The Connecticut Cannabis Social Equity Council as it met online on April 6, 2022.

Connecticut’s Social Equity Council rebuffed a suggestion that it should ease its tax disclosure requirements for investors looking to partner with equity applicants, during its monthly meeting on April 6.

“We’re saying we want to eliminate the submittal of three years of tax returns for financial backers?” asked Social Equity Council member Avery Gaddis. “I’m not going to support that.”

Attorney Komla Matrevi, who recently joined the SEC, argued the Council should consider easing reporting requirements for financial backers to entice more participation in the market.

“We’ve heard from social equity applicants about the hesitation from potential investors to back them because of its requirement,” he said.

Matrevi also argued that the requirement to provide tax returns was beyond the scope of the SEC’s authority. The SEC is charged with crafting cannabis regulation, including the rules that govern licensing. 

“There are other agencies that are involved in this process. The Social Equity Council is simply reviewing the Social Equity applicants to determine if the individual qualifies for this criteria. That’s all that it is,” he said. “I believe we need to focus on what is the main purpose of the Social Equity Council.”

SEC member Ed Shirley explained that the disclosure requirement was getting in the way of social equity applicants from finding financial support.

“It would appear that that requirement hindered some social equity applicants in getting the backers to participate with them. They didn’t want to show their tax returns,” he said. “We were proposing that we remove that requirement.”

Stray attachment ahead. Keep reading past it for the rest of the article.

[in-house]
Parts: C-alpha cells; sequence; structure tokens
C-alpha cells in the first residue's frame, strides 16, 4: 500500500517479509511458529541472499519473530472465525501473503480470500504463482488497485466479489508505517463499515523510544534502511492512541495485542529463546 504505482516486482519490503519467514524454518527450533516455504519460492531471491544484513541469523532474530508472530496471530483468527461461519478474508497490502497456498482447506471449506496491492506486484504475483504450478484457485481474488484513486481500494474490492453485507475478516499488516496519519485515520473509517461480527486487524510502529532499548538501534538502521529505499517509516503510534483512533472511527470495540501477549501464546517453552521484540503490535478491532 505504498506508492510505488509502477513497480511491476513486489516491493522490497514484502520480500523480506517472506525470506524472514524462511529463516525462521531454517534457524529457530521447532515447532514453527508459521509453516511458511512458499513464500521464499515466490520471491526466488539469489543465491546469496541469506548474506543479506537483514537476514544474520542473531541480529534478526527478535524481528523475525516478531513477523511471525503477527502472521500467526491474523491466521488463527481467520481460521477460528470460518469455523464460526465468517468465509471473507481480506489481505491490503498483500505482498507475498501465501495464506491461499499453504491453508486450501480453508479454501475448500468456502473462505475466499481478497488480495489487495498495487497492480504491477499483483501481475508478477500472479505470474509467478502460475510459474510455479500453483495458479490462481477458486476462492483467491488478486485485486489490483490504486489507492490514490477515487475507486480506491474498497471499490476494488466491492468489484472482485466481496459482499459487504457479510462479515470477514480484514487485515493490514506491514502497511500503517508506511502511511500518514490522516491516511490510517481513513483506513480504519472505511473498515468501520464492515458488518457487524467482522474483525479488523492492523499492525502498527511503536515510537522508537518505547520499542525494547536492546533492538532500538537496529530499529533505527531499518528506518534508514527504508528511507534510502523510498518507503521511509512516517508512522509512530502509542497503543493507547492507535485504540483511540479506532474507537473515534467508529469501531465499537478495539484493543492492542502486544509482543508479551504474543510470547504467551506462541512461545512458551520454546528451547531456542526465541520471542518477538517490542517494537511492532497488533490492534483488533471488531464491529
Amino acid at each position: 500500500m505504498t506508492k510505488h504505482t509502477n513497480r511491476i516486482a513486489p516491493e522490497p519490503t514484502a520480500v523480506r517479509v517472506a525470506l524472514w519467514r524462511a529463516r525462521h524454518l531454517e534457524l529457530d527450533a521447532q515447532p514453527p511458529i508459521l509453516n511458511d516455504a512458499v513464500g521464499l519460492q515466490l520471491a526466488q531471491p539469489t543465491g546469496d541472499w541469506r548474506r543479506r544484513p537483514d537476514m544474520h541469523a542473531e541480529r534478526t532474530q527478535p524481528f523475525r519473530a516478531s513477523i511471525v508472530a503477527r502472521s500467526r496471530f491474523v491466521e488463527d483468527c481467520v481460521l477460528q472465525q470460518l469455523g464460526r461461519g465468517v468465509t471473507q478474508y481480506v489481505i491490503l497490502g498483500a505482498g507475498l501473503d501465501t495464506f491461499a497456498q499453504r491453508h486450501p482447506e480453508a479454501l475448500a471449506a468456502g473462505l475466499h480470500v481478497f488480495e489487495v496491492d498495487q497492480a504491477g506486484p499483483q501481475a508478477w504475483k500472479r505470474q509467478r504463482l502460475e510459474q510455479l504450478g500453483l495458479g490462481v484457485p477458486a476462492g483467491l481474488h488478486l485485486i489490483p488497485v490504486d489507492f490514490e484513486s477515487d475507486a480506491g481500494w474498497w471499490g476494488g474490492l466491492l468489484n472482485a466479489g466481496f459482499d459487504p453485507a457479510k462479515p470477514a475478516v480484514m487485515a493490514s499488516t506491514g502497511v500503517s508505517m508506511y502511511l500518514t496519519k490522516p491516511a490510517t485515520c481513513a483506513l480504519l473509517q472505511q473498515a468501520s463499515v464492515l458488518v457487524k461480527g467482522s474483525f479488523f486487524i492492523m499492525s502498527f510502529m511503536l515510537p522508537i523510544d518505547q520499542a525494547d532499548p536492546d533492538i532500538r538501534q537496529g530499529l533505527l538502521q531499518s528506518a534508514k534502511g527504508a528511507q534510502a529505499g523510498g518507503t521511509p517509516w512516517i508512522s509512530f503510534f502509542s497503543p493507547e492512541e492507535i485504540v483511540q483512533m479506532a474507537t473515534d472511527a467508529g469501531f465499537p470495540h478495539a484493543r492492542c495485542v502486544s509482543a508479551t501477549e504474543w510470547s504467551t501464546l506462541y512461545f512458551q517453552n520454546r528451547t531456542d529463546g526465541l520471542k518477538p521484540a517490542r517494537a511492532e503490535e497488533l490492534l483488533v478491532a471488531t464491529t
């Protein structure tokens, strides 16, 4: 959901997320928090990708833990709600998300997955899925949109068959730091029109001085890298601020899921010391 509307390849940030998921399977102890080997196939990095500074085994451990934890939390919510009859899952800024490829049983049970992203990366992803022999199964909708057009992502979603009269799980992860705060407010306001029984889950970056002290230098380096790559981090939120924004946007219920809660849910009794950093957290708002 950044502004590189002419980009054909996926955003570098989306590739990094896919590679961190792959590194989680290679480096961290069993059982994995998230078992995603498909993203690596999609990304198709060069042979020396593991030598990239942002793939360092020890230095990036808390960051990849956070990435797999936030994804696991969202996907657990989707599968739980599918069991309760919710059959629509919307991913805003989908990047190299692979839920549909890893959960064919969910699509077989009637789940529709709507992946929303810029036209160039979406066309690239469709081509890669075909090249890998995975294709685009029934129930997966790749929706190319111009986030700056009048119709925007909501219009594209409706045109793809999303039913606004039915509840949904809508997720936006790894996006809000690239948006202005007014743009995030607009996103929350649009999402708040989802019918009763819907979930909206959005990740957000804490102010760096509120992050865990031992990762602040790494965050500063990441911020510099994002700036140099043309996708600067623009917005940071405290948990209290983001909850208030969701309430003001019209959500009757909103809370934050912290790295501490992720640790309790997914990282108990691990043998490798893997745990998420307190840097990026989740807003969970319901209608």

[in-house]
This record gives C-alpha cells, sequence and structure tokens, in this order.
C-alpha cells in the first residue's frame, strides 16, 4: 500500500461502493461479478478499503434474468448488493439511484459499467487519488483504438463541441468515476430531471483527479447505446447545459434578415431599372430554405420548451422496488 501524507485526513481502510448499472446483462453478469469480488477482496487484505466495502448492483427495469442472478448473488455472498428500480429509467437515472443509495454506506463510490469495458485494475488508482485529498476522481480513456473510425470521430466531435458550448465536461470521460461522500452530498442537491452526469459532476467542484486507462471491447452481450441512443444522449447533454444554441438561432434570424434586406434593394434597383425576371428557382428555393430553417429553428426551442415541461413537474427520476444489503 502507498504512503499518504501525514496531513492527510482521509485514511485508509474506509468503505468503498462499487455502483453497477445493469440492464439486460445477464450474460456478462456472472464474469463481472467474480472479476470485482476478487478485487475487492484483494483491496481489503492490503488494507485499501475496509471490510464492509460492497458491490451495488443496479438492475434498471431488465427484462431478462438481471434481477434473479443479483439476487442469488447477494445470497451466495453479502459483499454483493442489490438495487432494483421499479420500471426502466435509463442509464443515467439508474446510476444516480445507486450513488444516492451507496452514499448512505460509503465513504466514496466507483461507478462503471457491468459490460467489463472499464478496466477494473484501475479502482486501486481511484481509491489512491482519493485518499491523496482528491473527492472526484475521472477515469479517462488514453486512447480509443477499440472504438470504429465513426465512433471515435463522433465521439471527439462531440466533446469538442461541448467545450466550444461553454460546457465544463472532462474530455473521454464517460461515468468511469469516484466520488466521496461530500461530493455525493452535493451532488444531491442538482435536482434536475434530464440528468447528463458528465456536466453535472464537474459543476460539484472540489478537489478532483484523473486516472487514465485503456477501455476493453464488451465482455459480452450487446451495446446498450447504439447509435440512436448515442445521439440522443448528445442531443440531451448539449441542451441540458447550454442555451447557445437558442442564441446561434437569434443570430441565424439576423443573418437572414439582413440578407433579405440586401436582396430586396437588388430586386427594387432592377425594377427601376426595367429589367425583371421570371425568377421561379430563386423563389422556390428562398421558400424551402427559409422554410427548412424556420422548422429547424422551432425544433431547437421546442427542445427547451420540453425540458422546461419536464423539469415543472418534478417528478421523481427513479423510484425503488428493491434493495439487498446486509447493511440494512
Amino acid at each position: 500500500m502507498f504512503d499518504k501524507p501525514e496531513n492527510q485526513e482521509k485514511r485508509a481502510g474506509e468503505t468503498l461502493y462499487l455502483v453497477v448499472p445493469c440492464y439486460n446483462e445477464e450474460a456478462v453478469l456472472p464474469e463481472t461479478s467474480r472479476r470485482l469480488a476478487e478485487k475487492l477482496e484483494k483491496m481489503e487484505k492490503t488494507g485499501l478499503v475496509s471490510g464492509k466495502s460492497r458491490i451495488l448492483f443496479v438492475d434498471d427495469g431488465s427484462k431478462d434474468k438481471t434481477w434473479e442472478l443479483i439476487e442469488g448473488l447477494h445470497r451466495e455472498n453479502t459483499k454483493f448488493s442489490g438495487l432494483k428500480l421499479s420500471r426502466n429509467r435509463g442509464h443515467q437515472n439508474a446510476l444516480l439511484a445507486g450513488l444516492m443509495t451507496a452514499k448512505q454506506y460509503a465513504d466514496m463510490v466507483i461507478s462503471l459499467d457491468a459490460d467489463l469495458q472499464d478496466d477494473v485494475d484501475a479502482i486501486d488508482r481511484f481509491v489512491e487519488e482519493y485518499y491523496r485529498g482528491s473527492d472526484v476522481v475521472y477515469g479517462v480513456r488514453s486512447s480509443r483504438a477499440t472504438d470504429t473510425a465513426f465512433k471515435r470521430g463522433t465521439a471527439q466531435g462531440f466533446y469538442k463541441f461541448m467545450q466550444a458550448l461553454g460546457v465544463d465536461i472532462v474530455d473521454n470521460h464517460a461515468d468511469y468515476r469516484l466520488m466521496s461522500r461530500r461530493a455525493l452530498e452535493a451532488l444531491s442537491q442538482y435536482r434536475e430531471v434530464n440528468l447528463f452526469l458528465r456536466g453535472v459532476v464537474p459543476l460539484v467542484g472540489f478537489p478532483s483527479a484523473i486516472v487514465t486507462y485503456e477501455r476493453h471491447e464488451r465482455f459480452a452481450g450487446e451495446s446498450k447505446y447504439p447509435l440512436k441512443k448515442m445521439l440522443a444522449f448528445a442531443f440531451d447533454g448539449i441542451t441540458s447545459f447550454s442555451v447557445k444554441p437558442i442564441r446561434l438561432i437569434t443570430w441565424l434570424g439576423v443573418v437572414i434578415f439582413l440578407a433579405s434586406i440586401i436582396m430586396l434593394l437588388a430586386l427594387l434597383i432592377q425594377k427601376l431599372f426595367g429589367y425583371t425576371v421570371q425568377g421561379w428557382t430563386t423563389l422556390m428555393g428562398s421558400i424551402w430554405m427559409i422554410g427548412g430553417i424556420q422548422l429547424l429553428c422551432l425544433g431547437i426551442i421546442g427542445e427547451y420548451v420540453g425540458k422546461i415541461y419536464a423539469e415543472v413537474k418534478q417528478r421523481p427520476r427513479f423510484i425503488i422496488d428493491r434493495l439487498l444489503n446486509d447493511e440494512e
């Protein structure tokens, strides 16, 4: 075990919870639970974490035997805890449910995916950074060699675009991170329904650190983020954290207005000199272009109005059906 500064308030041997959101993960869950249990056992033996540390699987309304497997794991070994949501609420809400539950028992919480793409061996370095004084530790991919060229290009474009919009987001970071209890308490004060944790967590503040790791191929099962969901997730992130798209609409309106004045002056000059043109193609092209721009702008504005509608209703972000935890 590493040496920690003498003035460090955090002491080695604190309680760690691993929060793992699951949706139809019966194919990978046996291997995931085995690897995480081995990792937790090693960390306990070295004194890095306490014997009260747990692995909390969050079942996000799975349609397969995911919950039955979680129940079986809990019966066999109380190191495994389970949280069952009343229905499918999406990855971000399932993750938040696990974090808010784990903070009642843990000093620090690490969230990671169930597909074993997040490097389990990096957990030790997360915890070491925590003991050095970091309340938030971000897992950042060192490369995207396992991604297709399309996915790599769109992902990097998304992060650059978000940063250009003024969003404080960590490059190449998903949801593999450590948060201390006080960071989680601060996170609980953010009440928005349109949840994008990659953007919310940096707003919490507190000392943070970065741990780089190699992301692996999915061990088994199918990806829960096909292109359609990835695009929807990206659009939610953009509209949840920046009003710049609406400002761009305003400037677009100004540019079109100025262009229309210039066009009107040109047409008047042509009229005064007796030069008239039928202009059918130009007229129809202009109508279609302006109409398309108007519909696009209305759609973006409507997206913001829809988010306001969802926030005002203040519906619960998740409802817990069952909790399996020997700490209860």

Council member Avery Gaddis was emphatic in his opposition to any loosening of reporting requirements for financial backers.

“We need to make sure people aren’t gaming the system. Tax returns tell a very vivid story,” he said. “At the end of the day we need to be able to verify where this money is coming from. Tax returns are good information and I don’t think we need to be making this easy for folks.”

As Feb. 3, the 90-day window was open for social equity applicants to apply for a cultivation license. Existing medical license holders can also enter into Equity Joint Ventures to get into the adult use market. In both cases, the financial backers must submit three years of tax records.

A spokesperson with the state’s Department of Consumer Protection said that the number of cultivation applicants would not be released until after the application window closes.

With about a month left before the first window closes, the state had received a total of 455 applications as of April 7, according to state data. Of those, 53 were equity applicants while the remaining 402 are general lottery applicants.

SEC Chair Andrea Comer noted that the state regulations required that a license for an equity applicant be issued for every license issued to a non-equity applicant. This means that without equity applicants, the state may not be able to issue non-equity licenses.

“We’re hoping that the social equity applicants will consider these license types,” said Comer.

At the time Comer said that, there were no social equity applicants for food and beverage manufacturing, packaging, medical-adult-use hybrid or transportation. As of April 7, there were still no equity applicants for a packaging license, while the other categories had one equity applicant.

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Zack cut his journalistic teeth covering high school sports in the south before spending a decade covering local government, politics and the courts in the Boston, Massachusetts area. He's previously written...